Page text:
Citizen Puppet (4 stars)

This article is from 2015

Citizen Puppet

Skilled puppet show featuring masterful movement

A play within a play is challenging to portray, but a puppet show within a puppet show is a taller order. Blind Summit theatre not only attempt this, they execute it brilliantly.

There's panic on stage as the show opens in Massieville. The body of a giant lays strewn about the village, the area's famous beanstalk is missing and so is a young boy, Jack. The fairytale element invites the audience to suspend disbelief and listen to the puppet, notably Daz Mayhew – the 'artistic one' – who decides to show the audience what happened by putting on a play.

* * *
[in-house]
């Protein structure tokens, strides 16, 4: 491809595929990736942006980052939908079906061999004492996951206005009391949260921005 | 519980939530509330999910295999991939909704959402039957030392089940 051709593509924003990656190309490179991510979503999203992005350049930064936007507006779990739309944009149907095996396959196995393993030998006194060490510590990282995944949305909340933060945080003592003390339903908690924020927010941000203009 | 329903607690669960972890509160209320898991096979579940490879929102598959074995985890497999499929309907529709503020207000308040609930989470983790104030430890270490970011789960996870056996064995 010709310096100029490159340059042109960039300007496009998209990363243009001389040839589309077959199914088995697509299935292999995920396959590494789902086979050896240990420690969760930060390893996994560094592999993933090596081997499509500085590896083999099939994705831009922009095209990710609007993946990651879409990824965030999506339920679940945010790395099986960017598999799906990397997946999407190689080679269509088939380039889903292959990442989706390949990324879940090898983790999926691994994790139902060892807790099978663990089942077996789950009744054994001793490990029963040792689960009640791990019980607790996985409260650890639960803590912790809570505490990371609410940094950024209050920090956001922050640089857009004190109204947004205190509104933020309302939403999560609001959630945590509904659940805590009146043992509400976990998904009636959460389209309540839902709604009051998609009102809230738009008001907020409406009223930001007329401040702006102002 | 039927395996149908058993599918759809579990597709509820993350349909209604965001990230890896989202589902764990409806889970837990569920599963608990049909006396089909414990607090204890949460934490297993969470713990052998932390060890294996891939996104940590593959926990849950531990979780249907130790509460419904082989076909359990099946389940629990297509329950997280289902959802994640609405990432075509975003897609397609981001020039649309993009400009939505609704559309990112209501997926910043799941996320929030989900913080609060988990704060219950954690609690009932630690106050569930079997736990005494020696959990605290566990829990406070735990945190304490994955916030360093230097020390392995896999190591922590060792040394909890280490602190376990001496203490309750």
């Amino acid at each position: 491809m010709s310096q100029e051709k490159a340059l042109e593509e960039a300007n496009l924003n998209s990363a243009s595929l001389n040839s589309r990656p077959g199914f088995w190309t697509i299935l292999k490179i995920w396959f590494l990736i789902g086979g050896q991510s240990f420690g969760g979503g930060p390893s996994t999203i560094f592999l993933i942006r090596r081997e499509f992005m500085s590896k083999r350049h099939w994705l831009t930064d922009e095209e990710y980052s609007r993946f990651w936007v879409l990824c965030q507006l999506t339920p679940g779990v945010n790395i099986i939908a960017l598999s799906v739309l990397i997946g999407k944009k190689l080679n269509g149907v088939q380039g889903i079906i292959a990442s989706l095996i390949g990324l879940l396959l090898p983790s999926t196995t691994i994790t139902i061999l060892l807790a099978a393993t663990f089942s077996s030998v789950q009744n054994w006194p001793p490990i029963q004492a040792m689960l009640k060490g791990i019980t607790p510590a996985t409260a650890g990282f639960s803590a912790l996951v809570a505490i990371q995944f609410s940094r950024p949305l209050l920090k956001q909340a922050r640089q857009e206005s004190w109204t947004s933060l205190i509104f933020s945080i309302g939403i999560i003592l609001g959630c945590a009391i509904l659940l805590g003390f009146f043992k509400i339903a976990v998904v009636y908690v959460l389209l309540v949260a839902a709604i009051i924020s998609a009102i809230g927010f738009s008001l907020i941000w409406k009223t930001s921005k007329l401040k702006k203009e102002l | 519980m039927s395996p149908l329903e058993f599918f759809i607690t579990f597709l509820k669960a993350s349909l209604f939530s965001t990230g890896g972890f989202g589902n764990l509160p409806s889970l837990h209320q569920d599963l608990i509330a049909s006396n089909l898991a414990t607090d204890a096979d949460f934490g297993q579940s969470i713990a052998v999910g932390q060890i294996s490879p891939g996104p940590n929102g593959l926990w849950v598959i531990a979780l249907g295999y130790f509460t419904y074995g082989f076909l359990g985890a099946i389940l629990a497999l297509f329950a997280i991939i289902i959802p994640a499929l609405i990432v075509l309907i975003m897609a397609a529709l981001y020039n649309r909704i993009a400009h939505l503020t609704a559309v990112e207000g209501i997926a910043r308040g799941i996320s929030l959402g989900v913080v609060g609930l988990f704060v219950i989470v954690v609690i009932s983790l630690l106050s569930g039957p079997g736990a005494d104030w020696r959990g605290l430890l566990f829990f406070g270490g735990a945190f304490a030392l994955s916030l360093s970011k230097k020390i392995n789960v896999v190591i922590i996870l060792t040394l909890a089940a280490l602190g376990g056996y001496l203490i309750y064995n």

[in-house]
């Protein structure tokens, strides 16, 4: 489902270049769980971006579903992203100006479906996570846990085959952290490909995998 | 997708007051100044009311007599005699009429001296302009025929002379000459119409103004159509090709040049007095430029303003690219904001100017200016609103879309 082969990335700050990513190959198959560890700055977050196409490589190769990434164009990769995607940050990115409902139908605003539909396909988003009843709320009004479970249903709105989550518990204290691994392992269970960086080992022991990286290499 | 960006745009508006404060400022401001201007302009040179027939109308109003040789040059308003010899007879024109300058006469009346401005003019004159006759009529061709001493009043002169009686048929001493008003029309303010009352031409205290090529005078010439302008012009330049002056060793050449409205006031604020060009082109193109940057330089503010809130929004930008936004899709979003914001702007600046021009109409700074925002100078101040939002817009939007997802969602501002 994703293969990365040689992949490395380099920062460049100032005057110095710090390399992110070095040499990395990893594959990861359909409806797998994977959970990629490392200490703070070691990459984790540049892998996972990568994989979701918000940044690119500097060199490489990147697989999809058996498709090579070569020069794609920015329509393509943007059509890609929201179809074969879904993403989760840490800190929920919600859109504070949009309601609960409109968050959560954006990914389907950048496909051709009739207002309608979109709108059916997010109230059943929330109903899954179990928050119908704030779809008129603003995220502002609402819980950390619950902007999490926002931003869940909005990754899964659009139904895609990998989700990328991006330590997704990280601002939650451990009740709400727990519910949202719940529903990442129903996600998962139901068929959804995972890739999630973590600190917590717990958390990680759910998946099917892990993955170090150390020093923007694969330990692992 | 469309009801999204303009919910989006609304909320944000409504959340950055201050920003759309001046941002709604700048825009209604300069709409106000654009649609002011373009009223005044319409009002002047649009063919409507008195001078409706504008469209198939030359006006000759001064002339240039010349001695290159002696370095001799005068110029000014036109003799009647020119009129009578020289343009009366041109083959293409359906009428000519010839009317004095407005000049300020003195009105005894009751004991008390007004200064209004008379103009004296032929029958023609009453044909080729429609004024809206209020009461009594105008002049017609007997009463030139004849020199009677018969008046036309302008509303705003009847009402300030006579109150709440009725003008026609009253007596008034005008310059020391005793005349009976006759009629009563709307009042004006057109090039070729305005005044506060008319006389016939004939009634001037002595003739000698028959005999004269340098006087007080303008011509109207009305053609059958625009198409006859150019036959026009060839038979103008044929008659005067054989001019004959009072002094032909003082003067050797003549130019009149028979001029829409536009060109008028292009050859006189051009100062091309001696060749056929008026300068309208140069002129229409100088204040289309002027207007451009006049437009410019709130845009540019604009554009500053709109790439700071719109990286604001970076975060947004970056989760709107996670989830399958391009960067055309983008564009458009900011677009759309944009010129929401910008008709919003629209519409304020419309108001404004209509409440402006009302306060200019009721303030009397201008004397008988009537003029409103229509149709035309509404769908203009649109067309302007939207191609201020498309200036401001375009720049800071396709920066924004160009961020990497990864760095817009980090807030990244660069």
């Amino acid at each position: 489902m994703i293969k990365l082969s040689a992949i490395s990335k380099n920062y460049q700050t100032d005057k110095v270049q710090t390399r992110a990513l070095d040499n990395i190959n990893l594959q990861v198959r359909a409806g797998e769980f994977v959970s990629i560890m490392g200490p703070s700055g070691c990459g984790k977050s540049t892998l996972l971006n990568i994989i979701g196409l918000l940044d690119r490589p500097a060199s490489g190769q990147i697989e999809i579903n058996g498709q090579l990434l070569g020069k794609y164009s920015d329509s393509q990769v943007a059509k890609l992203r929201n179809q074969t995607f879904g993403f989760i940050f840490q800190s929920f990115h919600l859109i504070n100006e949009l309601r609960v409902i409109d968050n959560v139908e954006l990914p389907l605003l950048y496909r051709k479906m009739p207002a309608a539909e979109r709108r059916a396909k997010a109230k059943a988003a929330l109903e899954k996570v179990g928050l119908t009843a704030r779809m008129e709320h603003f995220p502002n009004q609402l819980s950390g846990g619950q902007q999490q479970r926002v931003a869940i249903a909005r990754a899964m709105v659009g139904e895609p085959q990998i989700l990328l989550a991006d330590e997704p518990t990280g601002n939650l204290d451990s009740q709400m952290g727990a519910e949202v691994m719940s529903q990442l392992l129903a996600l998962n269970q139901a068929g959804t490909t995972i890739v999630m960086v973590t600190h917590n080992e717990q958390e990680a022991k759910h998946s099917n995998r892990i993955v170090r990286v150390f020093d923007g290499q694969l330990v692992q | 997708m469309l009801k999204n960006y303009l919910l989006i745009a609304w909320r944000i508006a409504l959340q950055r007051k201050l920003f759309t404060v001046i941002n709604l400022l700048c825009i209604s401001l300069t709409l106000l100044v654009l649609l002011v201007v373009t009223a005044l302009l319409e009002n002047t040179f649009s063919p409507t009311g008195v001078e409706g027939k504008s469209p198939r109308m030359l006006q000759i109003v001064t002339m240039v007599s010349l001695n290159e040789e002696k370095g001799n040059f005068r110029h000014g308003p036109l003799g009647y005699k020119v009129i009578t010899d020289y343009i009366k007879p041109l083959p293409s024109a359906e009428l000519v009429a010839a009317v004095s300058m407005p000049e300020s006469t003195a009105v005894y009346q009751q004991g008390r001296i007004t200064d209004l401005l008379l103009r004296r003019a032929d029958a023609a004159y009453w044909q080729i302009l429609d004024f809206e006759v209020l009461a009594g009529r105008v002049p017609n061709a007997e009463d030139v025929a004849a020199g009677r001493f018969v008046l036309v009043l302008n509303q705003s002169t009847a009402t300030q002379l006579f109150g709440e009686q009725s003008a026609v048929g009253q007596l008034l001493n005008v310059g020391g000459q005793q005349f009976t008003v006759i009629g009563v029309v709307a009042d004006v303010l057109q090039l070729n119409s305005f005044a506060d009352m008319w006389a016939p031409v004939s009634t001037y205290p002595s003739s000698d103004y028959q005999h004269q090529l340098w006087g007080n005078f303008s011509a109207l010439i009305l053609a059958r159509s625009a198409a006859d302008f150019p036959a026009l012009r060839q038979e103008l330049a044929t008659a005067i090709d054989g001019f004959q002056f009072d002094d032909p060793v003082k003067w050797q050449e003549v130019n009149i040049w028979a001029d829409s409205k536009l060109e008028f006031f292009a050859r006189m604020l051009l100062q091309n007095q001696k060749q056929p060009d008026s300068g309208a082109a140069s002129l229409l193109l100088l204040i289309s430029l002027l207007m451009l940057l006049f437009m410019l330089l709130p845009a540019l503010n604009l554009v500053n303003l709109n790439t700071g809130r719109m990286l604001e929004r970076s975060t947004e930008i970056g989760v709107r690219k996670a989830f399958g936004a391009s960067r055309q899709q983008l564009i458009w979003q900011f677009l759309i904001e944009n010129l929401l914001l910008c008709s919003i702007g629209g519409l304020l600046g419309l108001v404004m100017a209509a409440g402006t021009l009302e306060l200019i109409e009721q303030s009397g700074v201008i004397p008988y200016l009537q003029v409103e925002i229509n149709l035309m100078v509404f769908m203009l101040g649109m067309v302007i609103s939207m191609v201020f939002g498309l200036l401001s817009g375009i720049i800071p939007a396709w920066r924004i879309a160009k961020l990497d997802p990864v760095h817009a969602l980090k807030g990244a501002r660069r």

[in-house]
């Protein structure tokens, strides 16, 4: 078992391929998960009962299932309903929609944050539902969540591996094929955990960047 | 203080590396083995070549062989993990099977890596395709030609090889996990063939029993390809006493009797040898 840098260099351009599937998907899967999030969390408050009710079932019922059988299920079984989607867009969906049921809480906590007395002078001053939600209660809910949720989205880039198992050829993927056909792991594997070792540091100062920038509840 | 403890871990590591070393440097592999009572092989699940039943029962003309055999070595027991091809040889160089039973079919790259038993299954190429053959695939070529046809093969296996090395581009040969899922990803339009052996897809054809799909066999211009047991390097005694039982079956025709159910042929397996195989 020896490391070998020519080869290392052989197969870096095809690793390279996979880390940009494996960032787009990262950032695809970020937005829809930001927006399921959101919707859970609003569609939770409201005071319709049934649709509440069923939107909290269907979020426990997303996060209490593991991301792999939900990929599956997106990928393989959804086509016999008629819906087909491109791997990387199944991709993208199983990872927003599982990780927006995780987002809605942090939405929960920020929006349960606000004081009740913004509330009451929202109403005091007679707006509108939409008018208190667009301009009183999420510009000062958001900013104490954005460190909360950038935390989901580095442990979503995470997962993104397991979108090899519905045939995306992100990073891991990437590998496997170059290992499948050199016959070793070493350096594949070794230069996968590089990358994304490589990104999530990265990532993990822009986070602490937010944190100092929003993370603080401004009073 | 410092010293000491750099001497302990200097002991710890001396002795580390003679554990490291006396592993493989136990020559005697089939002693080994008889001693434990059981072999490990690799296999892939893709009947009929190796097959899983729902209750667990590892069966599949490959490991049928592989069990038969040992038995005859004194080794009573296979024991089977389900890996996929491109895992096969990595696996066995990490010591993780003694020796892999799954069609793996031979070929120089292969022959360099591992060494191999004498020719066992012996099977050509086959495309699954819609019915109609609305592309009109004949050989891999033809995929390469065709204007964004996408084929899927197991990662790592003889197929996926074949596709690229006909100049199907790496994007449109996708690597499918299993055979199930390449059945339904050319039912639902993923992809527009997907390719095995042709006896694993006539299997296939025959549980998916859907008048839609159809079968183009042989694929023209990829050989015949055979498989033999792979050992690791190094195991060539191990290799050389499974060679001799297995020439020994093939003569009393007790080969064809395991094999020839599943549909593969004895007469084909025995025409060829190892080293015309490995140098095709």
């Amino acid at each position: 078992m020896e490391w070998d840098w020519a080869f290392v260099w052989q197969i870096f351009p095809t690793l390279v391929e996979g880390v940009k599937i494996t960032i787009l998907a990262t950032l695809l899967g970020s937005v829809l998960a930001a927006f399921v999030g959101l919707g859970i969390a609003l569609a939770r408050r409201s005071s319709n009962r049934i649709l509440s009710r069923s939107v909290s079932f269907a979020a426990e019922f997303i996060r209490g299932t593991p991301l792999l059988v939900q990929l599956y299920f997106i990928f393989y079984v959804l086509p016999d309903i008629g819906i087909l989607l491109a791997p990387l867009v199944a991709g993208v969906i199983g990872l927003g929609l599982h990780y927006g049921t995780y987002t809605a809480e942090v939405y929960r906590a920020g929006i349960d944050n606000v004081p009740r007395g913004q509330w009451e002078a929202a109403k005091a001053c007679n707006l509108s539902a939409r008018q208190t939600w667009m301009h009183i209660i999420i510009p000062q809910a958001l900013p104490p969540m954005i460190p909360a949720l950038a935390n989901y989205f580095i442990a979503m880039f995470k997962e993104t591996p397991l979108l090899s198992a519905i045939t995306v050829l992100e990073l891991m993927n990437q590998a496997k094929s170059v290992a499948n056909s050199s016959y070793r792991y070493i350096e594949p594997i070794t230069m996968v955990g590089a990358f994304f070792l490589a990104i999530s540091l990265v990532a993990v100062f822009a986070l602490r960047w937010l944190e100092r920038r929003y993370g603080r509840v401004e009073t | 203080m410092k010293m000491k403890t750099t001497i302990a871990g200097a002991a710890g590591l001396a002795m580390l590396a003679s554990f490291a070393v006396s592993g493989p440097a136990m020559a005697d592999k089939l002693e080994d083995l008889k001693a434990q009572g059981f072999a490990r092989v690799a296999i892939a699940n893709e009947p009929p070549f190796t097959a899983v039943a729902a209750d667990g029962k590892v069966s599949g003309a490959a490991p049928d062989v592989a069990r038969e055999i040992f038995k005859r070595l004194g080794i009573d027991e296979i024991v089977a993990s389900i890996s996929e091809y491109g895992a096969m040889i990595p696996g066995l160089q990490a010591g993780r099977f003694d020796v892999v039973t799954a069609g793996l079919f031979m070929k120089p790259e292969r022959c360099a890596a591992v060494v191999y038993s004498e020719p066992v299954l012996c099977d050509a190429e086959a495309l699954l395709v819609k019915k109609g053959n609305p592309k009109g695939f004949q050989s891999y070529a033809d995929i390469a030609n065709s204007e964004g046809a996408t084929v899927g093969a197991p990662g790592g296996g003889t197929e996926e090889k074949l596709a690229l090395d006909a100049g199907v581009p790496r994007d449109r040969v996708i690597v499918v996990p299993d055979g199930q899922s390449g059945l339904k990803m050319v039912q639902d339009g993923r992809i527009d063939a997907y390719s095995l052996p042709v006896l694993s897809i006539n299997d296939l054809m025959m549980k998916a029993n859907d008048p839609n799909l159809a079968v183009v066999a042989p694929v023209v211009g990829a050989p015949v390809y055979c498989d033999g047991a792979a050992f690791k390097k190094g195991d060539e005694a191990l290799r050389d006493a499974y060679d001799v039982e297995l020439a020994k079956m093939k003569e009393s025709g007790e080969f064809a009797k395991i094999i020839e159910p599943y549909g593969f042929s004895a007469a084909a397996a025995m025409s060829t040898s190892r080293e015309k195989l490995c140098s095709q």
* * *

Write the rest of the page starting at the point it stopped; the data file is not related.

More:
So follows an hour of skilled puppetry, 'directed' by the artsy hippie one, featuring a cast made up of an elderly landlady, a world-weary local detective and an extremely chatty teenager. The vocal work of the humans behind the puppets is impeccable, and their mastery of movement faultless.

That said, the story reaches its conclusion quickly, and could afford to play more with the puppets' self awareness of their puppet state. This element goes down well with the audience, but is addressed all too infrequently. Ultimately, however, this is an intelligent piece of theatre, distinguished by skill and originality.

Pleasance Courtyard, 556 6550, until 30 Aug (not 17), 5pm, £10.50 (£8.50).

Citizen Puppet

  • 4 stars

Blind Summit Theatre Once upon a time in a far off imaginary place… a giant fell out of the sky. ‘There were roofs down, windows blown in', says Puppet Granny Tina Henderson, puffing on a Malboro Light. 'It wasnae funny.' The makers of Fringe First Award-winning show The Table, return to Edinburgh with a puppet-docudrama…